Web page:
In the documents that we see in the book, we become aware that change affects culture and we get the impression that immigration from more traditional and even repressive societies to the openness and personal freedom of the United States, is followed by the general relocation of Orthodox Jews from urban settings to suburban environments and this has played a major role in empowering many to think that past approaches and practices must be altered, regardless of the long-standing demands of religious tradition. When these developments meet the new technology and social media, the integrity of Modern Orthodoxy is tested. Reading documents like those collected here helps us to understand and identify with Modern Orthodoxy and to be prepared for what is yet to come. Today modern Orthodoxy is popular and in fact, I live just three blocks from a Modern Orthodox synagogue and I have enjoyed several of the programs and services that I have attended there yet for whatever reason, I do not feel as at home there as I do in the temple that I am a member of.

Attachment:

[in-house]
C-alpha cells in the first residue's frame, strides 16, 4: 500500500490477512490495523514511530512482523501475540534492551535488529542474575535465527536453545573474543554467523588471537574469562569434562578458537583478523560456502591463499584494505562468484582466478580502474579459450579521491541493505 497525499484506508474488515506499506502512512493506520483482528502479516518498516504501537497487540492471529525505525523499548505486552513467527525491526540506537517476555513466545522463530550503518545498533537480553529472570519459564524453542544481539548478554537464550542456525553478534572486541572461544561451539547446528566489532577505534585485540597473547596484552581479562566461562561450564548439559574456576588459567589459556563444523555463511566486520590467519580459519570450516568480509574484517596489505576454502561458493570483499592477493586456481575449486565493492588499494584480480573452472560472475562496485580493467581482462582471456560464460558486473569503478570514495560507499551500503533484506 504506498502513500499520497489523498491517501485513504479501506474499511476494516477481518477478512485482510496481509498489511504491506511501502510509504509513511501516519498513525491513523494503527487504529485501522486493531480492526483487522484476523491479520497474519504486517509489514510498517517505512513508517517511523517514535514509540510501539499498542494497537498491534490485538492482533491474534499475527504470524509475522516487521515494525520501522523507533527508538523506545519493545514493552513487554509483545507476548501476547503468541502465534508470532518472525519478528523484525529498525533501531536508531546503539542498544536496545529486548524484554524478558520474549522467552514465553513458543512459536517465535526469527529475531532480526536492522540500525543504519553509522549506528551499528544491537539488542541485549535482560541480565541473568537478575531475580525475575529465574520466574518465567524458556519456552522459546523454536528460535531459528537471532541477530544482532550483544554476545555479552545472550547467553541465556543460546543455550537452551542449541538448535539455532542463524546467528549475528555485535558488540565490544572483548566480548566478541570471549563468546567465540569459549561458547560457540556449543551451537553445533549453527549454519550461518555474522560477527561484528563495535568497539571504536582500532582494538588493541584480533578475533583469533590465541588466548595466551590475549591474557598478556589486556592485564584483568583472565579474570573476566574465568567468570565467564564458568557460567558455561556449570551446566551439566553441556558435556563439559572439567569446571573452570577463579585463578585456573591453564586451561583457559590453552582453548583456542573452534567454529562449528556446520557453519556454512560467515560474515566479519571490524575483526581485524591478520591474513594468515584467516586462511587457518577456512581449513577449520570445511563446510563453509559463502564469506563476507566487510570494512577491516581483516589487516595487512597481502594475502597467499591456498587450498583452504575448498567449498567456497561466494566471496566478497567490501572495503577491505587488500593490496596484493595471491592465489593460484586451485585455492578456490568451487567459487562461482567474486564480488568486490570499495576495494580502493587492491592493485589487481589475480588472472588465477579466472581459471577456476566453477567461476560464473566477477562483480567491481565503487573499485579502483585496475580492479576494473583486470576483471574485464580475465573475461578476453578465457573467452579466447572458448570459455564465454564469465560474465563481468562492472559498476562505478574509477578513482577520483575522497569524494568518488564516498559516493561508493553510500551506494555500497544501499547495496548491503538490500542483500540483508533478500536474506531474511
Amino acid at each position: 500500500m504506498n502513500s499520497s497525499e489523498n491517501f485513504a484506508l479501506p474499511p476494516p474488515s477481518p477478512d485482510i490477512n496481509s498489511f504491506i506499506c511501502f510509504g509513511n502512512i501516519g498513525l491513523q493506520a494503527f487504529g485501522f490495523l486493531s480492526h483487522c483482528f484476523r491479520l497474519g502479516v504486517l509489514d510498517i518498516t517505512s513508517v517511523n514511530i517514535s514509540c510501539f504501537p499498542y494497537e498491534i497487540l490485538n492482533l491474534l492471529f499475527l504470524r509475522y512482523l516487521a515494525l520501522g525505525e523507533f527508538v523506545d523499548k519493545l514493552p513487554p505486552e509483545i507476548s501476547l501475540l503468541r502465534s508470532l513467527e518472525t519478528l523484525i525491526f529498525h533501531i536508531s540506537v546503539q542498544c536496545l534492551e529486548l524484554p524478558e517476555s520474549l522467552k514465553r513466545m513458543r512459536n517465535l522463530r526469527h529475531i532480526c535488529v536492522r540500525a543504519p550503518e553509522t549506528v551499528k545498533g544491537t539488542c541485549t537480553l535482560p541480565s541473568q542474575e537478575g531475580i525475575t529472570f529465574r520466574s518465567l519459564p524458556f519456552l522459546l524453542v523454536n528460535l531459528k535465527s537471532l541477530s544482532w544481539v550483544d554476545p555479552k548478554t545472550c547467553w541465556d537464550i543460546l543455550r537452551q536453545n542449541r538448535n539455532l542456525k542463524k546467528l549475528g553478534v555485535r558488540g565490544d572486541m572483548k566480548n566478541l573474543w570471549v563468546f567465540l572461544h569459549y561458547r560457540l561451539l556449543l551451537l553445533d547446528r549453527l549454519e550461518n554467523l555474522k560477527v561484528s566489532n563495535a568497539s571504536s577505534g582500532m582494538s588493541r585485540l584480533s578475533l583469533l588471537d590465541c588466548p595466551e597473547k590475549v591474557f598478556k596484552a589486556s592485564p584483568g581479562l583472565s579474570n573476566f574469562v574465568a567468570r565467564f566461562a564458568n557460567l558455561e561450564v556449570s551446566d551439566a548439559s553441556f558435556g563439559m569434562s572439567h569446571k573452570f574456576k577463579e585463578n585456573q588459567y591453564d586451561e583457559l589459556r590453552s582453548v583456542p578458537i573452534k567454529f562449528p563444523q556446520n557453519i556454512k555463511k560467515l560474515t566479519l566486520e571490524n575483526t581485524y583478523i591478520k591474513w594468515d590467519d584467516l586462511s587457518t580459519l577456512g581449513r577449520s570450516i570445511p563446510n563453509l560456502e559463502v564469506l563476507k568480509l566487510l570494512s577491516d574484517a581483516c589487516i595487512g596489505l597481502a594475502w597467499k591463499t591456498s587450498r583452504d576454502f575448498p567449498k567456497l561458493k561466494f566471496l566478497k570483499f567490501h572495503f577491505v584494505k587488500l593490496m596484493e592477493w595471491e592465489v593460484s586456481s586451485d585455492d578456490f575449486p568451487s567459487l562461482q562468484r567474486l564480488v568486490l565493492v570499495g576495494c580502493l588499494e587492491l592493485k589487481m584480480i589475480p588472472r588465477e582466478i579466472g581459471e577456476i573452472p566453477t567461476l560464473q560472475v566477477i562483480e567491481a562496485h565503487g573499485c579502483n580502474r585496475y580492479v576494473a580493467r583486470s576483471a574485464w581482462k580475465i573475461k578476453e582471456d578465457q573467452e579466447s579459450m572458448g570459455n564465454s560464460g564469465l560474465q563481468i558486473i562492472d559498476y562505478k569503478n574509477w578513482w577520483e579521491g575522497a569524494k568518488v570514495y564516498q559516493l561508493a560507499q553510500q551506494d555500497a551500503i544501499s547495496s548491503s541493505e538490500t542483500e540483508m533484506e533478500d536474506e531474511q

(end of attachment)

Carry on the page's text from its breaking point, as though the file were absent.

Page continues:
Writer Zev Eleff gives us an extensive selection of primary texts documenting the Orthodox encounter with American Judaism that led to the existence of the Modern Orthodox movement. We see that the movement grew out of conflict with Orthodox Judaism and this is especially in the early responses from traditionalists’ feelings about Reform Judaism in its early stages and incidents and events that helped define the differences between Orthodox and Conservative Judaism in the early twentieth century. We also have here texts that explore the internal struggles to maintain order and balance once Orthodox Judaism had separated itself from other religious movements. I remember all too well what happened when my home synagogue decided that it wanted to allow mixed seating during services. Most of the congregation was in favor of this but there was a small group of traditional Orthodox members that fought this idea and it even reached the Louisiana Supreme Court.